Gov. Newsom declares State of Emergency amidst California fires
With nearly 50,000 people already under evacuation orders due to the Tick Fire in Santa Clarita, California that broke out Thursday, October 24, the fire continued to grow and even jumped a highway overnight and prompted more evacuations.
As of Friday morning, October 25, the fire burned roughly 4,300 acres and was 5% contained. Authorities confirmed that six structures had been destroyed.
“However, we know that it’s going to rise today,” said Los Angeles County Fire Chief Daryl Osby.
Authorities also reported that the 14 Freeway had been closed in both directions from Golden Valley Road to Escondido Canyon Road.
All public schools in the Santa Clarita and San Fernando Valleys were also closed Friday.
While no flames were active as of Friday morning, Osby said “significant and erratic winds” required them to stay vigilant.
“At any moment, an ember could get out of our containment line,” said Osby.
Winds are expected to die down by late Friday, but are expected to pick up again on Sunday.
While many followed evacuation orders, Osby said that they were aware that there were people who chose to stay home. Shelters had been set up in Santa Clarita’s College of the Canyons and West Ranch High School
L.A. County Supervisor Kathryn Barger of the 5th District, which includes Santa Clarita, described the Tick Fire as having the “largest evacuation we’ve had.”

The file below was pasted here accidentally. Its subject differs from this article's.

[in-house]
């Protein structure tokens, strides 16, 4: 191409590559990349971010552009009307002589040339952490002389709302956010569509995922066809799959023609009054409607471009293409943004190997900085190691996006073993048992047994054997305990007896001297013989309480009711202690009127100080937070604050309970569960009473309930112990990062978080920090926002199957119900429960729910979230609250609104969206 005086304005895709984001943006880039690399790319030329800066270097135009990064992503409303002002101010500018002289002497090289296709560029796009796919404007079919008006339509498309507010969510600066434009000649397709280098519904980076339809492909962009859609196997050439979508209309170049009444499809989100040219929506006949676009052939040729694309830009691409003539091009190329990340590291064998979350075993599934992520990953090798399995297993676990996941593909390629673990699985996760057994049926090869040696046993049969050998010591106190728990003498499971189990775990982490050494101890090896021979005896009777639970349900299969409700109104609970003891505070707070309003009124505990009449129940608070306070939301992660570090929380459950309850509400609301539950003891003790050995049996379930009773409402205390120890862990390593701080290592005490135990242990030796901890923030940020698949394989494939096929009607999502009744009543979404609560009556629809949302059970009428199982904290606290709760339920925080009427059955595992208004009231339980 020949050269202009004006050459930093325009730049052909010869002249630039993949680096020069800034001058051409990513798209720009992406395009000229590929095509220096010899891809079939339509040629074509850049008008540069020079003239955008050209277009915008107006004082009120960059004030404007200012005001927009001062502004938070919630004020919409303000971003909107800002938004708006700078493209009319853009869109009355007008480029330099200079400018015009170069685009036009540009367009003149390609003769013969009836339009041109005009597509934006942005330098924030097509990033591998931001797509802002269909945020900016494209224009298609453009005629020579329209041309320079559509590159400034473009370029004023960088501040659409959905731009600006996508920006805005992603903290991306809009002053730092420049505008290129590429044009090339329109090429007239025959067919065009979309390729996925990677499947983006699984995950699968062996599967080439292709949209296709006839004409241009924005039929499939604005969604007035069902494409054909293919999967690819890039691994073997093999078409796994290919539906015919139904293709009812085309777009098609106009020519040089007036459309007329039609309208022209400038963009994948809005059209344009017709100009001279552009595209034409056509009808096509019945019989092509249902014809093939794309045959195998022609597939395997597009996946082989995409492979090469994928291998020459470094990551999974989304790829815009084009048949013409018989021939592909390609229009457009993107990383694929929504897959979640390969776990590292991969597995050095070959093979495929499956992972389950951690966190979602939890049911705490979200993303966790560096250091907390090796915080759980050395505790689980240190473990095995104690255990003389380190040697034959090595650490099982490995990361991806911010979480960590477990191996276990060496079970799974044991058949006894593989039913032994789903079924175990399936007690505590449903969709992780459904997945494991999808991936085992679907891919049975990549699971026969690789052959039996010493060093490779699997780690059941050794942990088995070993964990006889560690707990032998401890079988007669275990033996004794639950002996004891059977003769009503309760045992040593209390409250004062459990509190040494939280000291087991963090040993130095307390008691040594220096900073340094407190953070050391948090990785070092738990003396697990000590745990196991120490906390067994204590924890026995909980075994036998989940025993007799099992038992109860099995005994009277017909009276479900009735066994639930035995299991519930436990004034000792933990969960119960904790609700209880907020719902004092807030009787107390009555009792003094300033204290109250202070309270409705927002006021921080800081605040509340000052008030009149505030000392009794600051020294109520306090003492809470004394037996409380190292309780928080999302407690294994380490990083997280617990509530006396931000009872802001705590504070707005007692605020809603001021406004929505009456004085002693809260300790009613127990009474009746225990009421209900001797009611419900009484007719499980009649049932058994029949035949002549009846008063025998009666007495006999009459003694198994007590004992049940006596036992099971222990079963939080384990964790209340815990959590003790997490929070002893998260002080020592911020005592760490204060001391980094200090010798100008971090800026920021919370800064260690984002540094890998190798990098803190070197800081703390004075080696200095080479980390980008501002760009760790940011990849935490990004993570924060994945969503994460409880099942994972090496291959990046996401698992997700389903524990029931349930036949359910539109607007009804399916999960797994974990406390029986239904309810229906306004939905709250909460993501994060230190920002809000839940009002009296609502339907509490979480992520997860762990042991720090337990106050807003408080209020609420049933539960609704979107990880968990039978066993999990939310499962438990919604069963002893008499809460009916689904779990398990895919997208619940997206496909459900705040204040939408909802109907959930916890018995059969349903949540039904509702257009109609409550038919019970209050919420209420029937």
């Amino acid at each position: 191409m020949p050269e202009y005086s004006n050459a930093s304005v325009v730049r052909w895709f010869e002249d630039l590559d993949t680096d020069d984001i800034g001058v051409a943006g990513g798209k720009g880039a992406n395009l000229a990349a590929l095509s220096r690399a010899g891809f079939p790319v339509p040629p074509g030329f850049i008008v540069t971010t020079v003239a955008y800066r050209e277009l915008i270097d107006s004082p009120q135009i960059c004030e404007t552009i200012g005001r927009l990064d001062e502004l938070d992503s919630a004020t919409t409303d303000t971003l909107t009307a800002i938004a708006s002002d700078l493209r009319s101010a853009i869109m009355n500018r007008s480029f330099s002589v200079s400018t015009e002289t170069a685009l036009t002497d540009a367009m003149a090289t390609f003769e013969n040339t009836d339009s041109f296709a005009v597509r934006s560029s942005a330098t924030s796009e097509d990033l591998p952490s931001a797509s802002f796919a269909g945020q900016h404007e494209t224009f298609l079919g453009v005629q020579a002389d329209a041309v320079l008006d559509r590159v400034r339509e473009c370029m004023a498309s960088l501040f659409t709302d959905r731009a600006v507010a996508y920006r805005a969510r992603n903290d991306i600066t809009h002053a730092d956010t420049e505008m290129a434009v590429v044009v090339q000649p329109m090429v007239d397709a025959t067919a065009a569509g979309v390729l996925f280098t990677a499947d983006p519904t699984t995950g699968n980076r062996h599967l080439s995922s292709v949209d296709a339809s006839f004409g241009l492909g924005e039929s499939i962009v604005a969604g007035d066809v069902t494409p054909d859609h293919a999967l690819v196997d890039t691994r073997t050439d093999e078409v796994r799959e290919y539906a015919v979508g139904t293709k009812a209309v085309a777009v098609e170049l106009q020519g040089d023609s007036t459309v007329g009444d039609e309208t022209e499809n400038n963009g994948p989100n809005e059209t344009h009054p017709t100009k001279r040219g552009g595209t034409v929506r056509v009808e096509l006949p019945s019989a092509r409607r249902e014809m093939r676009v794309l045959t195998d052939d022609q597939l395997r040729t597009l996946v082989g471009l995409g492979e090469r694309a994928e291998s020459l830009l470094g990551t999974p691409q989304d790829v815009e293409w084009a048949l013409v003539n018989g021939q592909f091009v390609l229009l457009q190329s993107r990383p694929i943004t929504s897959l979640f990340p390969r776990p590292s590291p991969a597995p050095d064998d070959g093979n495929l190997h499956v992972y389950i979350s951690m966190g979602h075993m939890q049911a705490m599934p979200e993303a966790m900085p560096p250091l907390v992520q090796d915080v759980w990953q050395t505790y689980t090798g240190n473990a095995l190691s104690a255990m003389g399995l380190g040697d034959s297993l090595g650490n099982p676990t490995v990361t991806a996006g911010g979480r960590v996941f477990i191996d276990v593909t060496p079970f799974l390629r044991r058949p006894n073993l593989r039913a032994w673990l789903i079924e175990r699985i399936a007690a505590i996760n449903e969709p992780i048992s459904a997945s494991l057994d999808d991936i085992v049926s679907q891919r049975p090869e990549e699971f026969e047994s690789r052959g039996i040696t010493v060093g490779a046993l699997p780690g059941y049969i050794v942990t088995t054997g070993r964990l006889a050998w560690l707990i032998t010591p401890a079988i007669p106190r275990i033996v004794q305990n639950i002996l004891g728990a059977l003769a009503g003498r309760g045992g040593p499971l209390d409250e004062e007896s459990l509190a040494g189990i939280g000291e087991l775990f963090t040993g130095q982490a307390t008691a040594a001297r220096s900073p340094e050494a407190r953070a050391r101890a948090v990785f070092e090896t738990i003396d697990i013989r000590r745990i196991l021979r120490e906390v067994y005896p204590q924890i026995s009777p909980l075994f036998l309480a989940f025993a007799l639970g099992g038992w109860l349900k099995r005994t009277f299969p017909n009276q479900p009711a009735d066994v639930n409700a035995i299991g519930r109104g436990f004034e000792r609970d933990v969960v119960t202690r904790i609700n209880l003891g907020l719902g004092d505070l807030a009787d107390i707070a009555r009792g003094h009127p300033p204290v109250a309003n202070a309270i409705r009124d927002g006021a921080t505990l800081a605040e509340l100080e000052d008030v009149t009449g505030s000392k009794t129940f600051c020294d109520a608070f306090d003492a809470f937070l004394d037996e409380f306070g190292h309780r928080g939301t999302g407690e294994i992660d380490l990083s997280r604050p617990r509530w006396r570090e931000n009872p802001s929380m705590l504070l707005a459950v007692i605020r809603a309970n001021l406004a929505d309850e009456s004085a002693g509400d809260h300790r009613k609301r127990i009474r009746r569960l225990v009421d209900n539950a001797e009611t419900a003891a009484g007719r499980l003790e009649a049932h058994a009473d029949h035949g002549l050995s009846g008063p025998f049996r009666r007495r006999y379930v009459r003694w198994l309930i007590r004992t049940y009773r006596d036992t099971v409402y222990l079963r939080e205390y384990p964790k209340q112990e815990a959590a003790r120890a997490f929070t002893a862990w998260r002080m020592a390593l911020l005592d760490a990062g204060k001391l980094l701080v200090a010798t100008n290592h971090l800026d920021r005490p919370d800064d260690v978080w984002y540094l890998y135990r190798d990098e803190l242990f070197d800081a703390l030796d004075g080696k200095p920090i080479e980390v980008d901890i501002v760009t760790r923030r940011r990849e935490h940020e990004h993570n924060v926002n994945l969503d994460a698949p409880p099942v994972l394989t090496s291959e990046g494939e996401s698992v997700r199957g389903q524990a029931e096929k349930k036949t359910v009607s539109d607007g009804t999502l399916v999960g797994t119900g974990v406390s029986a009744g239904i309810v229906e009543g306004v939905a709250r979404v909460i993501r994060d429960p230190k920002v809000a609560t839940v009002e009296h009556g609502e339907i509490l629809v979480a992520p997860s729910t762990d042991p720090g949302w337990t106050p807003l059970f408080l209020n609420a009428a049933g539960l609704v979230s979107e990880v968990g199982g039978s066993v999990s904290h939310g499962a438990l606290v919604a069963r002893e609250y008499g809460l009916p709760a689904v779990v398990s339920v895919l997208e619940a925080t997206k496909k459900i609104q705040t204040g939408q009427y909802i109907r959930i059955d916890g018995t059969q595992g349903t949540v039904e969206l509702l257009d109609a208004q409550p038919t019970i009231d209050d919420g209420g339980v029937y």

Santa Clarita is California’s 18th largest city, according to the city’s website. It states that of Santa Clarita’s diverse Asian population, Filipinos make up the largest chunk at 36%.
Gov. Newsom declares State of Emergency over LA and Sonoma county fires
California Governor Gavin Newsom declared a state of emergency in Los Angeles as well as in Sonoma Counties due to wildfires also happening in the Bay Area.
Authorities say the Kincade fire, which started on Wednesday, isn’t expected to be fully contained until next Thursday.
It’s unclear as to how the fire started, but public utility company Pacific Gas & Electric told state regulators that they became aware that a jumper from one of its transmission towers came close to where the fire ignited. The jumper alert happened seven minutes before the first started.
An internal investigation is being conducted to see if the jumper had anything to do with the start of the Kincade fire. PG&E was responsible for last year’s Camp Fire, deadliest to occur in California.
As of Friday morning, the fire covered 34 square miles and was only 5% contained. Evacuation orders remained for the 2,000 people near the Sonoma County wine town of Geyserville, and 290 buildings were reported to have burned down.
Announcing the state of emergency on Thursday, Newsom said that California had received money from the federal government to assist firefighting efforts.
“We are grateful for the swift approval of our request to ensure all resources are available to support the heroic work of our firefighters and first responders working to contain this fire and keep local communities safe,” said Newsom.